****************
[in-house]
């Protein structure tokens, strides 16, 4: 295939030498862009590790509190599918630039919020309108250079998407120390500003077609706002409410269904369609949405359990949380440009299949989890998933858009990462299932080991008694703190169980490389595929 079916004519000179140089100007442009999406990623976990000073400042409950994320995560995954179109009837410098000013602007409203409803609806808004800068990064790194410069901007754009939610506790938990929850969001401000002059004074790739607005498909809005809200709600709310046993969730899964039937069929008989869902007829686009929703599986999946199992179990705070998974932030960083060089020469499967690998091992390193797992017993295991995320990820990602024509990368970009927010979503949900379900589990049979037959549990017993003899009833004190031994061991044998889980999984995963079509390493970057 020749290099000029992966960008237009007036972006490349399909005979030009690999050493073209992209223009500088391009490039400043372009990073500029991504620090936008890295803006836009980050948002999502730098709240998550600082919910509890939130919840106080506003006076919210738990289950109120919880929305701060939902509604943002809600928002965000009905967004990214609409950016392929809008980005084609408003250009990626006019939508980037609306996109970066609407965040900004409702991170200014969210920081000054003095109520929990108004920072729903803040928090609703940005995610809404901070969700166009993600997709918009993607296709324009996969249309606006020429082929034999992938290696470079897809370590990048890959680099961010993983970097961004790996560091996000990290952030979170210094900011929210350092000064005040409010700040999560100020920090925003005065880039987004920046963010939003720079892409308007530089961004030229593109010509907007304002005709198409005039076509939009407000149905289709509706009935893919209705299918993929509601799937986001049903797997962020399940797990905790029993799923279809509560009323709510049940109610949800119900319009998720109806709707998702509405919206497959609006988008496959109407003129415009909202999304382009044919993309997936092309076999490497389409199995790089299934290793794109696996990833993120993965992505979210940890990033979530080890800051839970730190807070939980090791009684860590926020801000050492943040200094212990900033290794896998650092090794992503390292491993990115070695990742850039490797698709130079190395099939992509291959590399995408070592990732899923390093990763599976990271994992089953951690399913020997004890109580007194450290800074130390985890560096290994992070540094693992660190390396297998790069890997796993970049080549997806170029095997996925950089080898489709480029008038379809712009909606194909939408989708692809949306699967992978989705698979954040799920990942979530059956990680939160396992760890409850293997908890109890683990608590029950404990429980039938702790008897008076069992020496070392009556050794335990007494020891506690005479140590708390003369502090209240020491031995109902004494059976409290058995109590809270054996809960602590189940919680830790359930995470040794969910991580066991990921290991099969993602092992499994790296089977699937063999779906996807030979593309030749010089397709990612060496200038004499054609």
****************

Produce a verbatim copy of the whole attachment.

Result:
[in-house]
């Protein structure tokens, strides 16, 4: 295939030498862009590790509190599918630039919020309108250079998407120390500003077609706002409410269904369609949405359990949380440009299949989890998933858009990462299932080991008694703190169980490389595929 079916004519000179140089100007442009999406990623976990000073400042409950994320995560995954179109009837410098000013602007409203409803609806808004800068990064790194410069901007754009939610506790938990929850969001401000002059004074790739607005498909809005809200709600709310046993969730899964039937069929008989869902007829686009929703599986999946199992179990705070998974932030960083060089020469499967690998091992390193797992017993295991995320990820990602024509990368970009927010979503949900379900589990049979037959549990017993003899009833004190031994061991044998889980999984995963079509390493970057 020749290099000029992966960008237009007036972006490349399909005979030009690999050493073209992209223009500088391009490039400043372009990073500029991504620090936008890295803006836009980050948002999502730098709240998550600082919910509890939130919840106080506003006076919210738990289950109120919880929305701060939902509604943002809600928002965000009905967004990214609409950016392929809008980005084609408003250009990626006019939508980037609306996109970066609407965040900004409702991170200014969210920081000054003095109520929990108004920072729903803040928090609703940005995610809404901070969700166009993600997709918009993607296709324009996969249309606006020429082929034999992938290696470079897809370590990048890959680099961010993983970097961004790996560091996000990290952030979170210094900011929210350092000064005040409010700040999560100020920090925003005065880039987004920046963010939003720079892409308007530089961004030229593109010509907007304002005709198409005039076509939009407000149905289709509706009935893919209705299918993929509601799937986001049903797997962020399940797990905790029993799923279809509560009323709510049940109610949800119900319009998720109806709707998702509405919206497959609006988008496959109407003129415009909202999304382009044919993309997936092309076999490497389409199995790089299934290793794109696996990833993120993965992505979210940890990033979530080890800051839970730190807070939980090791009684860590926020801000050492943040200094212990900033290794896998650092090794992503390292491993990115070695990742850039490797698709130079190395099939992509291959590399995408070592990732899923390093990763599976990271994992089953951690399913020997004890109580007194450290800074130390985890560096290994992070540094693992660190390396297998790069890997796993970049080549997806170029095997996925950089080898489709480029008038379809712009909606194909939408989708692809949306699967992978989705698979954040799920990942979530059956990680939160396992760890409850293997908890109890683990608590029950404990429980039938702790008897008076069992020496070392009556050794335990007494020891506690005479140590708390003369502090209240020491031995109902004494059976409290058995109590809270054996809960602590189940919680830790359930995470040794969910991580066991990921290991099969993602092992499994790296089977699937063999779906996807030979593309030749010089397709990612060496200038004499054609």